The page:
The First-Time Buyer’s Guide to Different Home Loans

Home with key

Buying a new home is incredibly exciting. It’s also a significant financial investment. The National Association of Realtors (NAR) says the average home price in the second quarter of 2023 was $402,600.

Of course, the price varies by type of home and location. So you wouldn’t need that much if you aim to live, for instance, in Decatur, Illinois—the country’s least expensive housing market. You can find a great place that costs less than $100K in this area. Still, it’s not easy to save that much money.

Here’s the good news: You don’t need the full amount or even a 20 percent down payment. Many mortgage or assistance programs can help you qualify to buy a house. This guide will explore available home loan options to help you find the right one, making your dream home a reality.

Home Loan Types

A mortgage is a loan you take out to buy a house. As the borrower, you’re committing to repay the loan amount to the lender, with interest, over a set period.

There are several different types of mortgage loans available to first-time home buyers. These loan types have varying down payments, interest rates, and credit requirements.

1. Conventional mortgage

A conventional mortgage is available to anyone with a good credit score, proof of stable employment, and the ability to make a down payment. Note that a down payment of less than 20 percent may incur private mortgage insurance.

Two types of conventional home loans exist:

  • Conforming loan: This type of loan “conforms” to the Federal Housing Finance Agency’s (FHFA) standards. These standards provide guidelines for credit, loan size, and debt. Fannie Mae and Freddie Mac purchase these loans. These government-sponsored enterprises (GSEs) buy loans from lenders. As a result, lenders have more money to extend mortgages to borrowers.
  • Non-conforming loan: This loan type does not meet the FHFA standards. One example of such a loan is a jumbo loan. It is a loan that exceeds the loan limit of the FHFA. GSEs cannot purchase non-conforming loans.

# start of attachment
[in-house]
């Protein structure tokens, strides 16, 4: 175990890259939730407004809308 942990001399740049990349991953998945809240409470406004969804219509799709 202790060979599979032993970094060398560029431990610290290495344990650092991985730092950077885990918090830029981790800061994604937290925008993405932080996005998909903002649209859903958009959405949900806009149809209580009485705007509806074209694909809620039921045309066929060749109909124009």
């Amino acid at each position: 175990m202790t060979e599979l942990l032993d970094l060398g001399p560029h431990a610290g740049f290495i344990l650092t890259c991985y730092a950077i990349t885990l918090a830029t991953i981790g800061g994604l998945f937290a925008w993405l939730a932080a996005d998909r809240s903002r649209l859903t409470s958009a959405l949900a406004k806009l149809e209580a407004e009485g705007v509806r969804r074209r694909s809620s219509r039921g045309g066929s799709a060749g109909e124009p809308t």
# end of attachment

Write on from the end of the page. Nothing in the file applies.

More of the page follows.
2. Government-backed loan

The U.S. government is not a lender. However, they can attempt to make homeownership more accessible.

There are three types of government-backed mortgage loans:

  • FHA loan: The Federal Housing Administration (FHA) issues an FHA loan. Individuals who can apply for FHA loans have credit scores ranging from 580 (with a 3.5 percent down payment) to 500 (with a 10 percent down payment). This loan type requires the borrower to pay an insurance premium to protect the lender should the borrower default.
  • VA loan: The loan is available to members of the U.S. military (whether a veteran, on active duty, Reservists, or a member of the National Guard). It is also available to their surviving spouses. There’s no insurance premium or minimum credit score requirement, but a funding fee of 1.23 to 3.3 percent will apply when closing the loan.
  • USDA loan: The Department of Agriculture (USDA) guarantees these loans. It helps mid- to low-income earners buy homes in rural, eligible areas.

3. Fixed-rate mortgage

This option is great for first-time buyers since the interest rate remains the same throughout the loan repayment period. That means monthly payments will always be the same. The loan term usually varies between 15 and 30 years, depending on the lender.

4. Adjustable-rate mortgage

This mortgage differs from a fixed-rate mortgage, as interest rates can change over time.

Usually, there is a lower interest rate for a fixed period when you take out the loan. Subsequently, the rate may increase or decrease for the remainder of the loan period, depending on economic conditions.

5. First-time assistance programs

Several sponsored programs aim to assist first-time home buyers. These programs, provided by state or local governments, are based on the financial need of the borrower.

These programs don’t offer loans but can assist with down payments, saving first-time buyers money on closing costs.

Getting the Right Home Loan for You

There is no one “best” mortgage. The right loan depends on your financial situation. That entails factoring in your credit score, employment status, current income, and the home you wish to buy.

Lenders are often willing to work with borrowers to assess their options and find the best loan products. Sometimes, the application requirements can be complex. Lenders can help you navigate through them.

In some cases, you might first be asked by a lender or broker to improve certain aspects of your finances. This move will help you get the mortgage you desire to buy your first home.

Final Thoughts

You need to find a home loan that suits your current financial situation and one you can repay without going into further debt.

Fortunately, navigating the world of home loans as a first-time buyer doesn’t have to be overwhelming. Explore your options, make sure you understand your finances and get expert advice.